Wouldn't you agree that managing configuration is vital in the life-cycle of a multi-person project? Well, its importance used to be, until recently, proportional to its main dreaded feature, that of being a major nuisance for web development teams: highly important configuration settings were missing, leading to major inconsistencies when it came to configuration handling, commits, made by the members of the team, resulting in conflicts etc.   Have no fear, Drupal 8 Configuration Management System Is Here!   That's right, Drupal's latest version comes to relieve your team of all the stress that parallel configuring actions might lead to. Upgraded with tempting configuration management tools, it allows developers to export/import all the configuration settings they will have performed to/from code.   Moreover (and this is the very best part of Drupal 8 configuration management system), Git allows the members of your team to put configuration under version control, thus keeping track of it (the ultimate goal of any configuration management endeavor, after all!).    What does this mean?    1. that you'll have a history of all configuration changes   2. that you can compare different configuration states   Setup   Do you already have a a development version Drupal 8 installed on your system? Is Drush available there, as well?    Well, before you go any further we have a "warning”/piece of advice for you:   Make sure not to put the files/folders that came with Drupal specific setup (e.g. sites/default/settings.php, sites/default/files/, sites/default/files/css/ etc.) into your repository! How to avoid that? Just make a clone of the "example.gitignore" file (that you get with Drupal) and place it in .gitignore, then adjust it  to your website's specific needs, thus keeping the files directory and setting.php unexposed to the risk of getting versioned.   Initiate The New Repository   Once you've downloaded your Drupal 8 version, simply initialize and register a new repository along with it:   $ git init   $ git add .   $ git commit -m "Initial Commit: Drupal 8.x Code base"     Great! Now consider this: Drupal 8 configuration management system only works on distinct instances of the same website! So, what solution do you have? You simply clone it: import the database of the website to be cloned in the other environment!   Next,  add your remote repository clone URL:    $ git remote add origin REMOTE_CLONE_URL   Push the commit up to GitHub:    $ git push -u origin master     ... and voila: you have your new functional Drupal 8 website!     Now let's start “playing” with the Configuration Management System that Drupal 8's developers "spoil" us with, easing our work by giving us full control over all the changes we (along with out teammates) will apply to our site later on during its development process!   Go ahead and export your configuration   After you've set up the needed configuration, it's time to export it. How? Use the command line for exporting the site configuration to a new folder (config/site):    $ mkdir config   $ drush config-export --destination=config/site   Next, commit and push the configuration to the repository.   There, you've just created your own "safe", the one that stores priceless website information!   Practically, you now have a valuable screenshot of how your website looked like when you installed it. From now on, dare and perform any configuration you'd like, knowing that at any time you can just roll back your site to precisely this state: the one right after its installation!      Time To Import Your Configuration   For importing your configuration from the config/site, rely on this "powerful" command:   # Import the configuration from the repository   $ drush config-import --source=config/site     Why powerful? Because it instantly overwrites the current configuration!      It's after you've exported your configuration that you can merge it with those of other members of your web development team:   add and commit the configuration to Git use Git pull, then focus on fixing any commits conflicts that might arise   At this point, we have another warning/helpful piece of advice for you: don't rely exclusively on Git for the configuration's merging part. Be sure to check whether the result of the merge is correct, whether it makes sense!     If everything will have gone smoothly with your configuration's importing process, you can go ahead and push it to the remote repository.      Valuable Pieces of Advice   1. Always export configuration first and pull the configuration changes run by your collaborators secondly! Why? Because Git doesn't recognize the changes will have have applied to your database until you actually export them!   2. Always import first, push secondly! This means that it's always safe to import the configuration and only then to push it to the remote repository, avoiding the risk of breaking the site (in case you're dealing with a broken configuration)   3. Accompany each import with a database dump, thus granting your team a backup in case anything goes wrong   4. Deal with this thought: you can't rely on Git for everything! Don't loosen your vigilance, especially when you're a member of a larger team working on the same project! ... Read more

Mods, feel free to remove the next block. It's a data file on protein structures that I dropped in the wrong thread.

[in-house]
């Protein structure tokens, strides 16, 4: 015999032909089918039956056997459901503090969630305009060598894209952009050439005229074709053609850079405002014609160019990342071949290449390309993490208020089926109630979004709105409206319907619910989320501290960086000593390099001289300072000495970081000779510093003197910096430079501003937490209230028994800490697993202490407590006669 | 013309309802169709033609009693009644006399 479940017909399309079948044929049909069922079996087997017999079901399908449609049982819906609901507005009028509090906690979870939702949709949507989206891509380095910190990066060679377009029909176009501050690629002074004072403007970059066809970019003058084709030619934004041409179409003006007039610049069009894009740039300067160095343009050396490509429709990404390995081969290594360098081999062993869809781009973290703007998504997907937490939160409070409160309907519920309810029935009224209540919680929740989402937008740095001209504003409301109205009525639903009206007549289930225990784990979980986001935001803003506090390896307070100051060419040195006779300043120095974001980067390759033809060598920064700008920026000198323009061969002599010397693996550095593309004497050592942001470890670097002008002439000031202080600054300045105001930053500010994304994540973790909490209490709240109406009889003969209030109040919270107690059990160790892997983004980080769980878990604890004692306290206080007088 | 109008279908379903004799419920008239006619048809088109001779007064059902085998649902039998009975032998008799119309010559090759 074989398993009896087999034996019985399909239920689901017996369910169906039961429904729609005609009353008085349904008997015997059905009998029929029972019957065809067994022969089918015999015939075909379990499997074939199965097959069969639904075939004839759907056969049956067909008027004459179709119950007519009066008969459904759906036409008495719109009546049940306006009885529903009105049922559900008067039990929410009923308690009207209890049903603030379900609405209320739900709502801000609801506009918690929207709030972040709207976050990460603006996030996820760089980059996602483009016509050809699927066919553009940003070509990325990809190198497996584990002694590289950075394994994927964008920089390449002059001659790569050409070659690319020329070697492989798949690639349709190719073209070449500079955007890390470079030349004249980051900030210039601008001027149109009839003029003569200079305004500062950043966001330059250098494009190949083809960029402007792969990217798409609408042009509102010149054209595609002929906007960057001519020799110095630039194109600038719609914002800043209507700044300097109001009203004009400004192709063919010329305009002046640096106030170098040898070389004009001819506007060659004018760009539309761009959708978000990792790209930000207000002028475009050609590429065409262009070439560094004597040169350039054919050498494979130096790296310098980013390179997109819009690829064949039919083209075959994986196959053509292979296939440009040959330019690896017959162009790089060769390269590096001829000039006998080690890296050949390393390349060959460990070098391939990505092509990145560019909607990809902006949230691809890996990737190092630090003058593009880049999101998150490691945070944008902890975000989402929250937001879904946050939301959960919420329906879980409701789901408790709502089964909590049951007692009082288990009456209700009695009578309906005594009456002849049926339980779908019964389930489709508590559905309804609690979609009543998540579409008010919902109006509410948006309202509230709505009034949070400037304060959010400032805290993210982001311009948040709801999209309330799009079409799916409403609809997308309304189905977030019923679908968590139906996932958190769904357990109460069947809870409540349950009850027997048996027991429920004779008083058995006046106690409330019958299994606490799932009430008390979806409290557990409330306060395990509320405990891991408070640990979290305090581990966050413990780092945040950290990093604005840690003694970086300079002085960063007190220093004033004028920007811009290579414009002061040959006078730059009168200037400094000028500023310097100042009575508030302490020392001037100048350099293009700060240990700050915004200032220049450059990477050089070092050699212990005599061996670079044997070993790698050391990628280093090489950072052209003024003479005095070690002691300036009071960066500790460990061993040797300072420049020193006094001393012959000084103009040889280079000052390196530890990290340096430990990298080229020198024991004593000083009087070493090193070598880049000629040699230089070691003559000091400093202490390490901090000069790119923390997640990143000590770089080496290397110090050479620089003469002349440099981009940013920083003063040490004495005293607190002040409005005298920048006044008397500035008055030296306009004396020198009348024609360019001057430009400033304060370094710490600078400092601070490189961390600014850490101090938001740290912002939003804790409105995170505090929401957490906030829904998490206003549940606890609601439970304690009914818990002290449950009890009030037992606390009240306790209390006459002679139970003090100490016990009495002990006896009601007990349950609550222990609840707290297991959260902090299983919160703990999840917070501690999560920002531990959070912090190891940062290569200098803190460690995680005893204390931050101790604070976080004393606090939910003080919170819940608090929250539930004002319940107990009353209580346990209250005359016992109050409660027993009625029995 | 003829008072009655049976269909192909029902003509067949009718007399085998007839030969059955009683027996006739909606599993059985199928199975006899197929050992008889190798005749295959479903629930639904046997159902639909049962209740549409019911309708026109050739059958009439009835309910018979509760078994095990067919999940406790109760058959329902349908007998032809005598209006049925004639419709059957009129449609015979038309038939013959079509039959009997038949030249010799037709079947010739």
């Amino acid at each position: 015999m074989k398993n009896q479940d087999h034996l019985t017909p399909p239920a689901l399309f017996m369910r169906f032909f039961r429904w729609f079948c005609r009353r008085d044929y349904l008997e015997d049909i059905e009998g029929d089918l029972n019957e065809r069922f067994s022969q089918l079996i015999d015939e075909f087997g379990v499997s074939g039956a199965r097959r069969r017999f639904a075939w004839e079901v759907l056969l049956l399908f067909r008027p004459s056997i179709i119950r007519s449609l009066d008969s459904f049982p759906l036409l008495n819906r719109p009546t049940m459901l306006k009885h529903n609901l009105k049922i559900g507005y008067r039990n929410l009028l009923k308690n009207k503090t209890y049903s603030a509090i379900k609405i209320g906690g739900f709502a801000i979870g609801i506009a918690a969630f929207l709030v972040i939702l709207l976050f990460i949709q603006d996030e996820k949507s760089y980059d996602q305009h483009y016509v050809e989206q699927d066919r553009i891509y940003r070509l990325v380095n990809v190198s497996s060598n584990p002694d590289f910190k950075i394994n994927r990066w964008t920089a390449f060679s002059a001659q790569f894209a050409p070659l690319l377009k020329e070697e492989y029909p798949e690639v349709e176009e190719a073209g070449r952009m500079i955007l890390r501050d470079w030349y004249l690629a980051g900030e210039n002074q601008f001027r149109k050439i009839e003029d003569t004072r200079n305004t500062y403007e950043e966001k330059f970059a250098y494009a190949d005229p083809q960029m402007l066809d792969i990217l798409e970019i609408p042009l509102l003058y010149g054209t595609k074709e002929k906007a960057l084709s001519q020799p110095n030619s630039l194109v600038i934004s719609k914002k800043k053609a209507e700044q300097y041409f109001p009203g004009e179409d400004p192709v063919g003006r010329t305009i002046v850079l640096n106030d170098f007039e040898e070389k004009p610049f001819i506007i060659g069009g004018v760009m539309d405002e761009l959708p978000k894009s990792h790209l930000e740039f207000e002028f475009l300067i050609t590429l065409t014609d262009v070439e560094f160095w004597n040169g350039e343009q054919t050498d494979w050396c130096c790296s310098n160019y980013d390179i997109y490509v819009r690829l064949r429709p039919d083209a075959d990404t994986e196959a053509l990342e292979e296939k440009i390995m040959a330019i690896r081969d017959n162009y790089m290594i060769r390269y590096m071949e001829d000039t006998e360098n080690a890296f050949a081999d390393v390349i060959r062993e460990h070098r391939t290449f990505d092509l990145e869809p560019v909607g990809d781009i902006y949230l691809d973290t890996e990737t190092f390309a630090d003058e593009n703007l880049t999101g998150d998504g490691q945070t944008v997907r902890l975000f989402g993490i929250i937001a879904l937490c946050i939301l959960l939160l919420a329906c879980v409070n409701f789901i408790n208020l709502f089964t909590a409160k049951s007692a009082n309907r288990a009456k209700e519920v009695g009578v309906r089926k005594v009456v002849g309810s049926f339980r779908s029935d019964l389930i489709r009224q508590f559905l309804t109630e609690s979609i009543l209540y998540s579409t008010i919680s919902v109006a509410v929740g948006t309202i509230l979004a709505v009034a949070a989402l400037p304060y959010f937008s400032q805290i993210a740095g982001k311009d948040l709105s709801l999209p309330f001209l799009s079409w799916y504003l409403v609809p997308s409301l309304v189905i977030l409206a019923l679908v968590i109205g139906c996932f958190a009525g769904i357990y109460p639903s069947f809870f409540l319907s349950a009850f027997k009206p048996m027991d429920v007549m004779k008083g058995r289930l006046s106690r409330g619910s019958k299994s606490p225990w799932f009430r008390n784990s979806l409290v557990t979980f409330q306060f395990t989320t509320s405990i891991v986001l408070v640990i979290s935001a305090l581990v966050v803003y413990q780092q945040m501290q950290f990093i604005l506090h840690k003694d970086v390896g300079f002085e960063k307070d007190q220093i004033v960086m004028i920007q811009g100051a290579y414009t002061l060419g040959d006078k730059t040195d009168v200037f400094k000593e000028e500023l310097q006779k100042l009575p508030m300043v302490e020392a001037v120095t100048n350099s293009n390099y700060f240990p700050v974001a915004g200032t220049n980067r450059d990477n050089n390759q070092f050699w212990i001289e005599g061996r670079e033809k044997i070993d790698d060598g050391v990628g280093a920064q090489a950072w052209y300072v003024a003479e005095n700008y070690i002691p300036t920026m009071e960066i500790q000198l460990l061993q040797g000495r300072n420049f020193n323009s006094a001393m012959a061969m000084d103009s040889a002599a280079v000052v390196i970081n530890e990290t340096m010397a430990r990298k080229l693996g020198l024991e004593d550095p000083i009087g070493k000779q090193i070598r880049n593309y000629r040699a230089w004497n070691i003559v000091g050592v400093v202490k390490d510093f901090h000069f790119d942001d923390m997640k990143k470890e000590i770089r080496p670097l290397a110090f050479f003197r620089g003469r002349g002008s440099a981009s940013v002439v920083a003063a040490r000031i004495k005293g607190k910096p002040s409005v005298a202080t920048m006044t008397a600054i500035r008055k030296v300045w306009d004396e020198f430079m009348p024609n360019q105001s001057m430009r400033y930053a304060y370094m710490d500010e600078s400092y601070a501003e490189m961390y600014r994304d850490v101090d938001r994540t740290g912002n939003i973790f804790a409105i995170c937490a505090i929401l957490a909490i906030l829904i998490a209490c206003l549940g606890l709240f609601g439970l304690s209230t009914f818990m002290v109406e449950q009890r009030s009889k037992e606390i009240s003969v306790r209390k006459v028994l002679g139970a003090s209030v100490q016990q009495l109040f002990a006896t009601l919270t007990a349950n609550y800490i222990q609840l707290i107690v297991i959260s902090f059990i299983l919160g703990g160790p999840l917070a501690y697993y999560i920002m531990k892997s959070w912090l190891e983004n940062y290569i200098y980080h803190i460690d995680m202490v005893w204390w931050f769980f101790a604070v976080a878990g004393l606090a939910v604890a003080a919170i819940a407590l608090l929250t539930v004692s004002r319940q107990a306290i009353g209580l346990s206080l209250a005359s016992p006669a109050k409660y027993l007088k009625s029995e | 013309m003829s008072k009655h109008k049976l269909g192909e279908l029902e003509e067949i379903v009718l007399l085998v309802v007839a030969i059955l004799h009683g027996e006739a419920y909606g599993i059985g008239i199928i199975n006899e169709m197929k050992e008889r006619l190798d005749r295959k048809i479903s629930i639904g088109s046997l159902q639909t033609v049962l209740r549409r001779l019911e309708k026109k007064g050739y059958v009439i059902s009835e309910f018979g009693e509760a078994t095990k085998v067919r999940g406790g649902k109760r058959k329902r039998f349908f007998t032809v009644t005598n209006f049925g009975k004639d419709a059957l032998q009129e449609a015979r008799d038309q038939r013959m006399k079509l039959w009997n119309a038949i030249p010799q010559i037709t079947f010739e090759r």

Adrian Ababei / Nov 14'2016